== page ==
We use our voices every day, and when you're an actor, your voice is one of your most important "tools of the trade". 

Before you start any sort of training to improve your voice, it's a good idea to know how your voice works.

Here you will find out about the parts of your body that give you a voice, and discover how they all work together to help you speak and sing.


Your Lungs & Diaphragm

Take a deep breath in.  Feel your lungs fill up with air, your ribs move out and, under your ribs, the big sheet of muscle called the diaphragm expands. 

Now breath out.  

That air that you exhale is used by your body to produce your voice.

Your Voice Box

At the back of your throat are the beginnings of two pipes.  One is for food, and the other one (the trachea) is for air and is also called a windpipe.

On the top of your windpipe is your larynx, which you probably know as your voice box.

The voice box is a tube with a thin fold of muscle on each side, called your vocal folds, or vocal cords

Your two vocal cords stretch across your voice box like rubber bands.  They open when you breath, and close when you swallow or use your voice. 

When you make noises with your voice, the air that you are breathing out makes your vocal cords vibrate.

Your vocal cords are responsible for the pitch of your voice - that is, how high or low you speak.  Just like guitar strings, your pitch depends on the length of your vocal cords and how tightly stretched they are.  You control this with muscles in your voice box.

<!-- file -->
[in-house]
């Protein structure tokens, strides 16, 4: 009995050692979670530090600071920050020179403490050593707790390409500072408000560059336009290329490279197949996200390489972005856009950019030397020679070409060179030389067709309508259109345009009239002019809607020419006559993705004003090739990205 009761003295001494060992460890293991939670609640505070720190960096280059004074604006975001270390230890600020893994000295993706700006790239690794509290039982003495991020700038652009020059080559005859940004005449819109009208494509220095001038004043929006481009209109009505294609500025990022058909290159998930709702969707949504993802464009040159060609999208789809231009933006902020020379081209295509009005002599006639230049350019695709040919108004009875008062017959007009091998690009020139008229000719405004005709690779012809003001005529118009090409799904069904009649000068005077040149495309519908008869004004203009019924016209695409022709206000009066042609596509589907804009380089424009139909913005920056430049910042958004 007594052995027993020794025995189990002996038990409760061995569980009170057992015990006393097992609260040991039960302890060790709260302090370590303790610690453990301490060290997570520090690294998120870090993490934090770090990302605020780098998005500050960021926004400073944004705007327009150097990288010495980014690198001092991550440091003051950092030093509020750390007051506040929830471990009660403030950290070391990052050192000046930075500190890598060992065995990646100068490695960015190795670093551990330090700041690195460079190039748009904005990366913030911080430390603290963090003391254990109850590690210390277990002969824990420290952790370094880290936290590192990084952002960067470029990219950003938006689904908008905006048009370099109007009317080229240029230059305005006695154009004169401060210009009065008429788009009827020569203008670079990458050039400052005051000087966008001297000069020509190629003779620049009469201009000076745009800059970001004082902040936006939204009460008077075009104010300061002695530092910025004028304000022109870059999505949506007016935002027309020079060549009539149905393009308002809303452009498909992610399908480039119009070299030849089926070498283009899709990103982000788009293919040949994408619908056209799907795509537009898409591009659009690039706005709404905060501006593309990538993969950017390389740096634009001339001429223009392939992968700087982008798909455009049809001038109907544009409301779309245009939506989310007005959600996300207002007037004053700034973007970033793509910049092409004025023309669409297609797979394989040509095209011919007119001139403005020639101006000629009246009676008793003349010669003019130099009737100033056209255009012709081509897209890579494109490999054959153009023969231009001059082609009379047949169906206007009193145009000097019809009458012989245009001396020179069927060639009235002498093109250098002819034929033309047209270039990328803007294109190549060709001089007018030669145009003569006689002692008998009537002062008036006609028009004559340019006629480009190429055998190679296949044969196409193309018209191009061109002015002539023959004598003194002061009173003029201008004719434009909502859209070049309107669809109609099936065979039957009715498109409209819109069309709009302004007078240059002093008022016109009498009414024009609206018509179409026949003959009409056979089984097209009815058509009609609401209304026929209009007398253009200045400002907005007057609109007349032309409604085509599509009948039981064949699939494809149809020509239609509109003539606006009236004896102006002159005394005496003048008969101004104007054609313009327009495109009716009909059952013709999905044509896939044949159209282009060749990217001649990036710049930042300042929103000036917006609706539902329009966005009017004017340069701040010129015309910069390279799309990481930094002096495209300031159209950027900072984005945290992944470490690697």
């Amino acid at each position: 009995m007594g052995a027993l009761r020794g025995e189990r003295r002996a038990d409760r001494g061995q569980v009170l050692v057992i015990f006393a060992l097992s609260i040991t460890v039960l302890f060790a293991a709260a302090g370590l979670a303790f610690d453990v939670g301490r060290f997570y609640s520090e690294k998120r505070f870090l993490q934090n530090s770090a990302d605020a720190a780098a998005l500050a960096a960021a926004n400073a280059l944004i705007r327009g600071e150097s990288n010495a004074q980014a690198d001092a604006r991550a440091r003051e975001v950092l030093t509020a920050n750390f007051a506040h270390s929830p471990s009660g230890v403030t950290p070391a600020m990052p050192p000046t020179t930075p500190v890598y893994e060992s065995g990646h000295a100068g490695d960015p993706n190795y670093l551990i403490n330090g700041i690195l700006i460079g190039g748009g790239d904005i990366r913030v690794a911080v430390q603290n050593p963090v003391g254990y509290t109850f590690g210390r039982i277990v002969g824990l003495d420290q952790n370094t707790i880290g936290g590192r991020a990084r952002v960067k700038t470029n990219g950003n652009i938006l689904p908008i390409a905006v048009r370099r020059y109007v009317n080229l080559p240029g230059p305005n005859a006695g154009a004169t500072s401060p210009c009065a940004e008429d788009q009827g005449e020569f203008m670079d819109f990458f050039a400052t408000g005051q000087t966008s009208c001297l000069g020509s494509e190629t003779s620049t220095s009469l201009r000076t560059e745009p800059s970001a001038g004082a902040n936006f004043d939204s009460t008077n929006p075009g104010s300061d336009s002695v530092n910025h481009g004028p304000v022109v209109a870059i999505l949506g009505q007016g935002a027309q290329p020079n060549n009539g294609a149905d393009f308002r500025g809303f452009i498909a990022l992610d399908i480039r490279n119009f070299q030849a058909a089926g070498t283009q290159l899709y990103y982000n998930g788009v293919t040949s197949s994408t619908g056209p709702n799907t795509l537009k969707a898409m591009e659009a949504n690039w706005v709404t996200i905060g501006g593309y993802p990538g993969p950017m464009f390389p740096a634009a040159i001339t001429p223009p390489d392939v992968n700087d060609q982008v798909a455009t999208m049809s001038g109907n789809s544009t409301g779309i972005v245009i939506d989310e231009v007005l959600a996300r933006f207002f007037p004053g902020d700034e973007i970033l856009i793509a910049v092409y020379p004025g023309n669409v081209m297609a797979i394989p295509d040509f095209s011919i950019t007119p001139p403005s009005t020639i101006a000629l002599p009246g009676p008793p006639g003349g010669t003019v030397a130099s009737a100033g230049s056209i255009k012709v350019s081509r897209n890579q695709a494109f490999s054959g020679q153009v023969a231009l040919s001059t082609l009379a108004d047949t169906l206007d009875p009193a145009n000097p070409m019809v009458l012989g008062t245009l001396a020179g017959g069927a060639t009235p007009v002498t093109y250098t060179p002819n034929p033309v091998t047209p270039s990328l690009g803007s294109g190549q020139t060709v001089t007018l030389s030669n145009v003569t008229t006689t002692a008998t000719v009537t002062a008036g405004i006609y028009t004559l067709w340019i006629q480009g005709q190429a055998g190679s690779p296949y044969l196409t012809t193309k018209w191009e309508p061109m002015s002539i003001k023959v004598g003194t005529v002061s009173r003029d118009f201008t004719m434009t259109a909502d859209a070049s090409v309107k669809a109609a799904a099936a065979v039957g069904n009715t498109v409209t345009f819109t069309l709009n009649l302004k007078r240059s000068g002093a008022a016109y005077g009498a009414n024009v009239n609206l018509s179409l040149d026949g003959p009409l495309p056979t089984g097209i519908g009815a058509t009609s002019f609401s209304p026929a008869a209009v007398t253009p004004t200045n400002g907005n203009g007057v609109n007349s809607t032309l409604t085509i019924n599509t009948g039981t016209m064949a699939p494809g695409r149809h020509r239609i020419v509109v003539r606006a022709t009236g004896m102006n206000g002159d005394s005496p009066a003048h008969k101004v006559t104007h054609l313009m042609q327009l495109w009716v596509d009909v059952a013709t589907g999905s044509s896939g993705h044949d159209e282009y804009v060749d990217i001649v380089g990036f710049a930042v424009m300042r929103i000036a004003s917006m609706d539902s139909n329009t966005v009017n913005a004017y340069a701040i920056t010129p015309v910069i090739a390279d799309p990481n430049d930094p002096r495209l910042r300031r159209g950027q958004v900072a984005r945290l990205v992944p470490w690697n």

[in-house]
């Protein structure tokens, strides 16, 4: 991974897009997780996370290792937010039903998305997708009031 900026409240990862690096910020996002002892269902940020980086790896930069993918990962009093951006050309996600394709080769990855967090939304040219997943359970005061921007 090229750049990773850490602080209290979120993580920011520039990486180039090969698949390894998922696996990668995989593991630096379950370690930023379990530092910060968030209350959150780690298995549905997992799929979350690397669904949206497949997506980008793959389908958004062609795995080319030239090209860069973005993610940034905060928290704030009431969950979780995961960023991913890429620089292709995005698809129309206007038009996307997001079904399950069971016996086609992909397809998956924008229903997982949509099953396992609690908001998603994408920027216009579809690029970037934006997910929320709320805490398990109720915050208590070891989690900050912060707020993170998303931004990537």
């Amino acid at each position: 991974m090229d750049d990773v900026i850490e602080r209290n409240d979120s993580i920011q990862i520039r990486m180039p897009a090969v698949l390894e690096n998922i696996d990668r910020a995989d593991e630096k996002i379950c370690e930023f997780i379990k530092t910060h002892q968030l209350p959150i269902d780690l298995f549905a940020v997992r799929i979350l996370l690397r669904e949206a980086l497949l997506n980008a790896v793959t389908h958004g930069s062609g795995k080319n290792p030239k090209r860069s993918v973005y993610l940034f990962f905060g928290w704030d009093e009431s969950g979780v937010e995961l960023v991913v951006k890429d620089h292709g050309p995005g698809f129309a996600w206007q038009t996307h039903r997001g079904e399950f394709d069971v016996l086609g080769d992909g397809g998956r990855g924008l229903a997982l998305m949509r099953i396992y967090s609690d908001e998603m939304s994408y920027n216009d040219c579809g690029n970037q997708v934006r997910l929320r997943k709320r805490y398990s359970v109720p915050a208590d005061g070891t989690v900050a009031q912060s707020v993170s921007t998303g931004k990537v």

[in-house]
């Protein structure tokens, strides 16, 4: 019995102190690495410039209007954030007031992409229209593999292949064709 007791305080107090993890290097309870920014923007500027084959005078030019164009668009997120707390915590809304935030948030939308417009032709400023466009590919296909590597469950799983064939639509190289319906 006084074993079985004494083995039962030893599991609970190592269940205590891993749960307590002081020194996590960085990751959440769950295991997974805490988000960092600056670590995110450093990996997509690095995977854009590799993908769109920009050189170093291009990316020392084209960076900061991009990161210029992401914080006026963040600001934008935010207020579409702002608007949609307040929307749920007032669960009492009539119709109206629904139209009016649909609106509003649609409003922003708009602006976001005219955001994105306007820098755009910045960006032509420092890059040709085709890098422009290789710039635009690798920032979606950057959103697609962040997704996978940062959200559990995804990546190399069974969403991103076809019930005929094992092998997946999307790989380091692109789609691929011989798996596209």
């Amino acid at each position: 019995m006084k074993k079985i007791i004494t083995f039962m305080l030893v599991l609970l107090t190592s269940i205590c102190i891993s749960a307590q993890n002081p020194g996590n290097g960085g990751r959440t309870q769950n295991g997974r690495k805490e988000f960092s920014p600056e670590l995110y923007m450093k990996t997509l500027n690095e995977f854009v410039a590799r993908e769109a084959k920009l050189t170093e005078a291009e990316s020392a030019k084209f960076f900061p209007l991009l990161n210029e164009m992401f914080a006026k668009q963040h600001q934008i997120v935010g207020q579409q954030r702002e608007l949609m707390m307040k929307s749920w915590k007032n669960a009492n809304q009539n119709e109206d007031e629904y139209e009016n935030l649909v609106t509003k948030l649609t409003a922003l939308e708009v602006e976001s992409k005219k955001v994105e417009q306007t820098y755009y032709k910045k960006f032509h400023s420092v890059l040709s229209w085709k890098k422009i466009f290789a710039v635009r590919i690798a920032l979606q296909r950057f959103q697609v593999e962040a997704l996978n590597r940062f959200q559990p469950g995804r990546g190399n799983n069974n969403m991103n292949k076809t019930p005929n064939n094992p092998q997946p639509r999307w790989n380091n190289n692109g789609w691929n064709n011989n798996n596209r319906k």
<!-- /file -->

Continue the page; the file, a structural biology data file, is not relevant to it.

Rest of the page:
The longer and looser the vocal cord, the lower your pitch, and the shorter and tighter the vocal cord, the higher your pitch.  Men have longer vocal cords than women, which is why their voices are lower.

Your voice box also has a flap on top called the epiglottis.  This works like a trapdoor - opening when you breath and closing when you swallow - to make sure that you don't swallow food and choke. 

It can muffle your voice if it is closed when you are speaking, so actors and singers learn how to keep it open when they need their voices to be clear and strong.

Your Resonators

The sound that your voice makes is changed as the air you use to speak passes through hollow areas in your body.  When talking about voice, these hollow spaces are called resonators.  They include your chest, your throat, behind your nose and inside your mouth.  By changing the way you breath and release air, you can change the quality of your voice.

Your Mouth, Nose and Throat

Particular sounds are made with your mouth, nose and throat.  You use your tongue, lips, teeth, nose and sometimes even your jaw to make words.  The mouth itself has different areas you use to speak. 

The top of your mouth is called the hard palate, while further back is the soft palate.  The funny, dangly bit at the back is called the uvula.  It opens and closes to stop food going into your nose, and is used to pronounce some sounds.

As you can see, a lot of different parts of your body work together to give you a voice.  By training the muscles you use, and learning how to breath well, you can improve your voice and control it to give the best possible performance.